Home ownership is a timeless part of the American dream. According to Zacks Investment Research, 67.2 percent of Americans owned their own home at late 2009. The government has offered a tax charge for first-time home buyers to promote U.S. citizens to take the step toward home ownership.


As stated by the U.S. Department of Housing and Urban Development, the tag “first-time house purchaser ” applies to a relatively broad spectrum of applicants. A first-time house buyer is anybody who hasn’t purchased a primary dwelling in the previous three decades. It’s someone whose existing home doesn’t meet local or state building codes and cannot be brought within standards for less than the cost of building a new home. A first-time house buyer is a single parent or displaced homemaker buying a home, even if he possessed a house with his former spouse. Somebody who has only owned a house that is not permanently fixed to a foundation, like a mobile home, is also a first-time house buyer.


Marriage impacts your qualification as a first-time house buyer in several ways. If your spouse has purchased a primary residence in the previous three decades, neither you nor your spouse is considered a first-time house buyer. The home ownership status of both spouses is taken into account when applying for first-time house buyer gains. Divorce changes this. Should you divorce your spouse and are now a single parent, then you are considered a first-time house buyer no matter whether or not you and your spouse owned a house jointly.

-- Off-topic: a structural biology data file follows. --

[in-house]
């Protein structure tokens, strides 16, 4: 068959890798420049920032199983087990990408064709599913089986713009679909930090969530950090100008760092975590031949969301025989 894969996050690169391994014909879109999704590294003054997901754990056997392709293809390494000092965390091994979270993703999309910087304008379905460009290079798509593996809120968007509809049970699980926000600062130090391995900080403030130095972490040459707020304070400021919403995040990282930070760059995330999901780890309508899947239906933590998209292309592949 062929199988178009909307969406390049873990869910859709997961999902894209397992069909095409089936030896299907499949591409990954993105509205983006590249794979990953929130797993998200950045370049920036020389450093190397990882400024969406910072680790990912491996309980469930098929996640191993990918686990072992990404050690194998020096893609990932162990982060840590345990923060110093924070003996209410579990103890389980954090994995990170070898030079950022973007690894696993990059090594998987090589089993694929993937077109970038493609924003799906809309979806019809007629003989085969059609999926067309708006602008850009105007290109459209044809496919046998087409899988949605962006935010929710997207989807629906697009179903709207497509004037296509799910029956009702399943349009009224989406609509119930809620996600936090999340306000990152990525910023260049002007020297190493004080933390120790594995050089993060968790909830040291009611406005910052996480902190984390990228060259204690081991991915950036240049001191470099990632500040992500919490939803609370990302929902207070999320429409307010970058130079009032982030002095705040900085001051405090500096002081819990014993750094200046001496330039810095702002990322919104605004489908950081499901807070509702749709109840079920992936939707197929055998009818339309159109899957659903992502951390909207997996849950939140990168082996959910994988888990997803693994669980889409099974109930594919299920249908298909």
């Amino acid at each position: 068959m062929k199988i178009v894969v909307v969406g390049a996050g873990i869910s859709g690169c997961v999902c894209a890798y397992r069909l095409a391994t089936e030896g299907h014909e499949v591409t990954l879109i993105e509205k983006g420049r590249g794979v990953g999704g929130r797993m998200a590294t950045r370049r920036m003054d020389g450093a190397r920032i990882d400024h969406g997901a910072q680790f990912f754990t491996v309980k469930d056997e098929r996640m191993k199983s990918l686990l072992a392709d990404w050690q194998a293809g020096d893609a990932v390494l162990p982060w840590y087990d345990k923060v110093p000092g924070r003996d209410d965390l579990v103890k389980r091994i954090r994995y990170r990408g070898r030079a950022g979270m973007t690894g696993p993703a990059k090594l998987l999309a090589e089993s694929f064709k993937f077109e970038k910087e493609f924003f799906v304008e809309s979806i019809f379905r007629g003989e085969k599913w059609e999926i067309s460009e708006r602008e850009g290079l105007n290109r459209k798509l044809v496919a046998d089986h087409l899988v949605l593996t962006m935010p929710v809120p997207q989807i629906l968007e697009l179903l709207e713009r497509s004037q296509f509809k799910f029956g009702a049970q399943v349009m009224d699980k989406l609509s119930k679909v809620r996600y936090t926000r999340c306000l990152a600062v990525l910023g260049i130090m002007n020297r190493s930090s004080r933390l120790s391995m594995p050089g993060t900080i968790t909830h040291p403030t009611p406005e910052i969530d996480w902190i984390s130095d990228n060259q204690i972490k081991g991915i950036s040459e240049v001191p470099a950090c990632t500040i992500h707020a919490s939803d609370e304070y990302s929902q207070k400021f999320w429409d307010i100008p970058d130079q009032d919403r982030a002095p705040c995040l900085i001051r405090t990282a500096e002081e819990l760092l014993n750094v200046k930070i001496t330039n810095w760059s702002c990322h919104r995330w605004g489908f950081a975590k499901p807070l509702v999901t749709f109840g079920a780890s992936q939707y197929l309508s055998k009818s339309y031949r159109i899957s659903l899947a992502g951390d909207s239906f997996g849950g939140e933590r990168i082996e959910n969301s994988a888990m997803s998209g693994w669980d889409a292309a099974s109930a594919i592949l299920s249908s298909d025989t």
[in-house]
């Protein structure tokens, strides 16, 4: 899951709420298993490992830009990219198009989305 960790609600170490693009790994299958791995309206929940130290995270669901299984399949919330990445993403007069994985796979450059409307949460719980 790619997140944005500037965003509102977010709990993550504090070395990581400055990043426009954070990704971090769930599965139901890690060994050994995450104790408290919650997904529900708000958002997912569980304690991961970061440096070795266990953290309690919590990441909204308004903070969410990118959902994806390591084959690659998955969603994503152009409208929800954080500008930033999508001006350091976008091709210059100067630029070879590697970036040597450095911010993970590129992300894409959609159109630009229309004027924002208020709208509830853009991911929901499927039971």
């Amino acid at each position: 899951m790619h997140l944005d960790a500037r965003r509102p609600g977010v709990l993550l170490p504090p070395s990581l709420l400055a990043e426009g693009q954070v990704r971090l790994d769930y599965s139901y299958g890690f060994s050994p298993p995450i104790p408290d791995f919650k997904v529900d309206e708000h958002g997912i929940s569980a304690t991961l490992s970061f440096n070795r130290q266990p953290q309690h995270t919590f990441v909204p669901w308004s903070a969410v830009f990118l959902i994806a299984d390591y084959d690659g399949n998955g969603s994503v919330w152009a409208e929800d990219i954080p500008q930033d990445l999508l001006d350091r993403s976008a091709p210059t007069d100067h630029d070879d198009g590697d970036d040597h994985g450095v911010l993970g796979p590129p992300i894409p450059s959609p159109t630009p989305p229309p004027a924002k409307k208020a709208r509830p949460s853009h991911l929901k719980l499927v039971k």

A displaced homemaker applying for a house loan is considered a first-time house buyer even if she owned a house along with her significant other when she was a homemaker. In accordance with BusinessDictionary.com, a displaced homemaker is someone at least 30 to 35 years old who hasn’t been employed consistently over a span of many years because she was caring for household, but is now forced into the work force out of economic necessity. To be eligible as a displaced homemaker, you cannot have worked full time for 12 consecutive months before couple of decades. You should be unemployed or underemployed and be experiencing difficulty getting employment, all of the while caring for your house and loved ones. Should you satisfy these conditions, you are a first-time house buyer. If you are a homemaker who owns a house with your spouse that you purchased in the previous three decades, and you are dwelling in the house with your spouse, you are not a first-time house buyer.

Benefits for First-Time Home Buyers

There are several programs that assist first-time house buyers. Down payment assistance programs help pay for closing costs or to get the down payment on a house. To be able to apply, you should have good credit and meet income requirements dependent on the size of your loved ones. The federal government offered an $8,000 tax credit for first-time house buyers throughout September 30, 2010, in an effort to invigorate the market and the slumping housing industry. Military service members that were set up for 90 days or more between January 1, 2009, and May 1, 2010, may be eligible for a one-year extension of this advantage.

Who Doesn't Qualify

Not everyone who’s buying their first house qualifies for the government’s home buyer tax credit. Illegal aliens are disqualified. If a person sells or otherwise disposes of the property before the end of the taxable year, he doesn’t even be eligible for the charge. When he acquires the house as a gift or inheritance from a relative–siblings excluded–he doesn’t be eligible. Another disqualifier is if the profits of past-due mortgage revenue bonds financed the purchase of the home.

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